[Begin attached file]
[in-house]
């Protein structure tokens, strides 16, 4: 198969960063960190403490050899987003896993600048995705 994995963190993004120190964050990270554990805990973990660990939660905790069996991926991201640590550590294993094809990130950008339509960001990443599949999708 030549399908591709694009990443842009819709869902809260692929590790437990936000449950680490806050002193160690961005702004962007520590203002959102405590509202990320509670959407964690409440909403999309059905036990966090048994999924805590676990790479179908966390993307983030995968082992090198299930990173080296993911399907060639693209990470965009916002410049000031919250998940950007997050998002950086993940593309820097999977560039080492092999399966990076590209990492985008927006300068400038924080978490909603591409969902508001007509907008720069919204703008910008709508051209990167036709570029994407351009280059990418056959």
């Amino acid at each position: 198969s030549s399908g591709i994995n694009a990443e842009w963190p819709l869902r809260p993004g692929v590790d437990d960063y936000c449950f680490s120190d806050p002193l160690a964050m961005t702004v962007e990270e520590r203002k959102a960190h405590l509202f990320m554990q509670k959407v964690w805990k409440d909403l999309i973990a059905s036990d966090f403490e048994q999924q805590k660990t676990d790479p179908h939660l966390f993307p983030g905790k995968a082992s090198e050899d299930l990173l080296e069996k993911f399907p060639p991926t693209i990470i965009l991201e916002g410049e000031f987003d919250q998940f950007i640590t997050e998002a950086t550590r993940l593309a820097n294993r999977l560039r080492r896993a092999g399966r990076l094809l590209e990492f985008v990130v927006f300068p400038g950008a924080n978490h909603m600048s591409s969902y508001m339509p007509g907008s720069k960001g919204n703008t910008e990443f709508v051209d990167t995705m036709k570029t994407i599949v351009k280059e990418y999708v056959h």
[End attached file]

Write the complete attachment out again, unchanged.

[in-house]
């Protein structure tokens, strides 16, 4: 198969960063960190403490050899987003896993600048995705 994995963190993004120190964050990270554990805990973990660990939660905790069996991926991201640590550590294993094809990130950008339509960001990443599949999708 030549399908591709694009990443842009819709869902809260692929590790437990936000449950680490806050002193160690961005702004962007520590203002959102405590509202990320509670959407964690409440909403999309059905036990966090048994999924805590676990790479179908966390993307983030995968082992090198299930990173080296993911399907060639693209990470965009916002410049000031919250998940950007997050998002950086993940593309820097999977560039080492092999399966990076590209990492985008927006300068400038924080978490909603591409969902508001007509907008720069919204703008910008709508051209990167036709570029994407351009280059990418056959």
């Amino acid at each position: 198969s030549s399908g591709i994995n694009a990443e842009w963190p819709l869902r809260p993004g692929v590790d437990d960063y936000c449950f680490s120190d806050p002193l160690a964050m961005t702004v962007e990270e520590r203002k959102a960190h405590l509202f990320m554990q509670k959407v964690w805990k409440d909403l999309i973990a059905s036990d966090f403490e048994q999924q805590k660990t676990d790479p179908h939660l966390f993307p983030g905790k995968a082992s090198e050899d299930l990173l080296e069996k993911f399907p060639p991926t693209i990470i965009l991201e916002g410049e000031f987003d919250q998940f950007i640590t997050e998002a950086t550590r993940l593309a820097n294993r999977l560039r080492r896993a092999g399966r990076l094809l590209e990492f985008v990130v927006f300068p400038g950008a924080n978490h909603m600048s591409s969902y508001m339509p007509g907008s720069k960001g919204n703008t910008e990443f709508v051209d990167t995705m036709k570029t994407i599949v351009k280059e990418y999708v056959h």